There’s more to Wendover than meets the eye. This small oasis boasts a rich history of people who played an important part in creating the American West.

Wendover‘s history began with a railroad station. In the early 1900s, the Western Pacific Railroad searched for a meeting point between east and westbound trains. They needed a place where they could unload helper engines pushing heavy train cars over the Sierra Nevada’s and reattach them to westbound trains making the same trip.

In 1907, they picked a small area on the border of Utah and Nevada for the job. Here, they established a railroad encampment. This led to loading docks, water storage, housing, terminals and permanent yard crews. Gradually, the humble beginnings of Wendover began to materialize. 

William F. Smith arrived in Wendover in 1924 with only the clothes on his back. After working and saving for two years, he bought the Cobblestone Service Station for $500 with his business partner, Herman Eckstein. The Cobblestone Service Station, spanned both of the Utah and Nevada Border.

Bill was the first person to receive a Nevada gambling license after the practice was legalized in 1931.  The station became the State Line restaurant, hotel and casino. Bill painted a distinct white line down the floor to demonstrate that no gambling took place in Utah.

The Famous Wendover Will Statue

A bright lightpost joined the stark white line. It was located in front of the casino and was never turned off. In 1952, it was replaced by the iconic “Wendover Will” statue named after William himself. Likewise, the State Line became the Wendover Nugget in 2002.

Will’s wife, Anna, joined in his legacy by agreeing to marry him in 1935. She came from snowy Mt. Pleasant Utah to Wendover in 1933 with her family. Anna continued to run the business after Will passed away in his sleep in 1958.  She worked tirelessly throughout her life to grow Wendover. For example, she created affordable housing out of the old WWII Air Force Base. She also funded both the San Felipe Catholic Church and a chapel for the Church of Jesus Christ of Latter-day Saints.

When Anna left this life to join her husband in 1991, she left behind the W.F. and Anna Smith Scholarship foundation. The scholarship provides local students with opportunities to continue their education. Wendover continues to celebrate this dynamic, pioneering duo by holding Anna Smith Day every August 31.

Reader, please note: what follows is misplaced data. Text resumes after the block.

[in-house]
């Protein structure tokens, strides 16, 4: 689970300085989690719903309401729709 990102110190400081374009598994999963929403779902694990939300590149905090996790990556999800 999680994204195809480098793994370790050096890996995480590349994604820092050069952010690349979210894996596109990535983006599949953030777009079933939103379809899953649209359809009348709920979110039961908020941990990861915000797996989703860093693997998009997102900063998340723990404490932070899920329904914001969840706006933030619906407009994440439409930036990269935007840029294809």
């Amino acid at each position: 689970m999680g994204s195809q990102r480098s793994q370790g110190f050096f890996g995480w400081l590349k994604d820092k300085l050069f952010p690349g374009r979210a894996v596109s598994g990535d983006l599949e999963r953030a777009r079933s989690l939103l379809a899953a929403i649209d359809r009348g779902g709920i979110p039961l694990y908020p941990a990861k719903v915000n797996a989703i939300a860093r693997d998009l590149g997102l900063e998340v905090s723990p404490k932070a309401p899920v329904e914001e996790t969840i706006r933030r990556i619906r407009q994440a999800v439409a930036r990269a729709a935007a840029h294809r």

Wendover is known for the airfield that transformed the town into a bustling city during WWII. 20,000 soldiers, pilots, and other military personnel arrived in Wendover and subsequently changed the city forever. Although their stay wasn’t permanent, they made their mark.

It was the soldiers created Jukebox Cave. Or, rather, gave it its name. The cave was the perfect place for a dance hall–with one or two modifications. They leveled a section toward the back and pouring concrete, then soldiers hauled up music players, generators, and lights. As a result, it became the perfect place to get away and have fun amidst the worries of war and training.

And even though there was dancing, war and training was the reason for their stay. The Wendover Airfield was the training base for B-17 and B-24 bomber crews as well as for the 509th Composite Group who carried out the atomic bombings of Hiroshima and Nagasaki.

Visit the Wendover Airbase site for history.

Many people are familiar with the Golden Spike, but lesser known is Wendover’s claim to the “Golden Splice,” the completion of the transcontinental telephone line in 1914. Out of 130,000 poles and 13 states, the Utah-Nevada border had the privilege of initiating the final connection in the long-anticipated line of direct communication between America’s East and West coasts. The pole that completed the connection is located in front of the casino, Montego Bay. Wendover knew it played a key part in the monumental event when Alexander Graham Bell, in New York City, called his assistant Thomas A. Watson in San Francisco.

To commemorate the Golden Splice, the US Postal Service issued a stamp depicting Ralph Knudsen splicing the line in one hand and raising a US flag in the other.

Whether it’s train cars, states, ideas, or telephones, Wendover’s always had a unique way of joining two different things. Bridge the gap between the past and present making historic Wendover part of your current stay.